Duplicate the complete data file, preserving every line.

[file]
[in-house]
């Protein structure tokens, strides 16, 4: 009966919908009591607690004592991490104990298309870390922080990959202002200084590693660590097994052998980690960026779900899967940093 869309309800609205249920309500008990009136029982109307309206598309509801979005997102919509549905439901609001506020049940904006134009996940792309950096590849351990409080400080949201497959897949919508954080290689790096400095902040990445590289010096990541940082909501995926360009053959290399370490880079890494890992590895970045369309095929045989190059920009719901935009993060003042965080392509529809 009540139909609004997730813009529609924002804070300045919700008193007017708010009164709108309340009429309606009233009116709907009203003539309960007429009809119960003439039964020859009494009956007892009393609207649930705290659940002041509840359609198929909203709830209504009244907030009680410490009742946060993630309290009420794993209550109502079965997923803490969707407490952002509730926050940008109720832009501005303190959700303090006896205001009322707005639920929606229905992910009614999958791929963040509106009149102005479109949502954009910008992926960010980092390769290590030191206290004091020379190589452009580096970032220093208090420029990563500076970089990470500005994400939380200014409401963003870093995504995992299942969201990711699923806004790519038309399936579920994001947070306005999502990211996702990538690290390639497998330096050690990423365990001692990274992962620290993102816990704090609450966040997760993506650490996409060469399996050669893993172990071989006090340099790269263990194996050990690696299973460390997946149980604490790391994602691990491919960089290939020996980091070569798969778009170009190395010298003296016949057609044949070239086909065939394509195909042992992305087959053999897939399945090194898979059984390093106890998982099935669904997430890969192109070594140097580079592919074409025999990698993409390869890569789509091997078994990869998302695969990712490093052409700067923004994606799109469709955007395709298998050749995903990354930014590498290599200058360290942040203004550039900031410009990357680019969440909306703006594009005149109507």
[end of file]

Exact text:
[in-house]
């Protein structure tokens, strides 16, 4: 009966919908009591607690004592991490104990298309870390922080990959202002200084590693660590097994052998980690960026779900899967940093 869309309800609205249920309500008990009136029982109307309206598309509801979005997102919509549905439901609001506020049940904006134009996940792309950096590849351990409080400080949201497959897949919508954080290689790096400095902040990445590289010096990541940082909501995926360009053959290399370490880079890494890992590895970045369309095929045989190059920009719901935009993060003042965080392509529809 009540139909609004997730813009529609924002804070300045919700008193007017708010009164709108309340009429309606009233009116709907009203003539309960007429009809119960003439039964020859009494009956007892009393609207649930705290659940002041509840359609198929909203709830209504009244907030009680410490009742946060993630309290009420794993209550109502079965997923803490969707407490952002509730926050940008109720832009501005303190959700303090006896205001009322707005639920929606229905992910009614999958791929963040509106009149102005479109949502954009910008992926960010980092390769290590030191206290004091020379190589452009580096970032220093208090420029990563500076970089990470500005994400939380200014409401963003870093995504995992299942969201990711699923806004790519038309399936579920994001947070306005999502990211996702990538690290390639497998330096050690990423365990001692990274992962620290993102816990704090609450966040997760993506650490996409060469399996050669893993172990071989006090340099790269263990194996050990690696299973460390997946149980604490790391994602691990491919960089290939020996980091070569798969778009170009190395010298003296016949057609044949070239086909065939394509195909042992992305087959053999897939399945090194898979059984390093106890998982099935669904997430890969192109070594140097580079592919074409025999990698993409390869890569789509091997078994990869998302695969990712490093052409700067923004994606799109469709955007395709298998050749995903990354930014590498290599200058360290942040203004550039900031410009990357680019969440909306703006594009005149109507």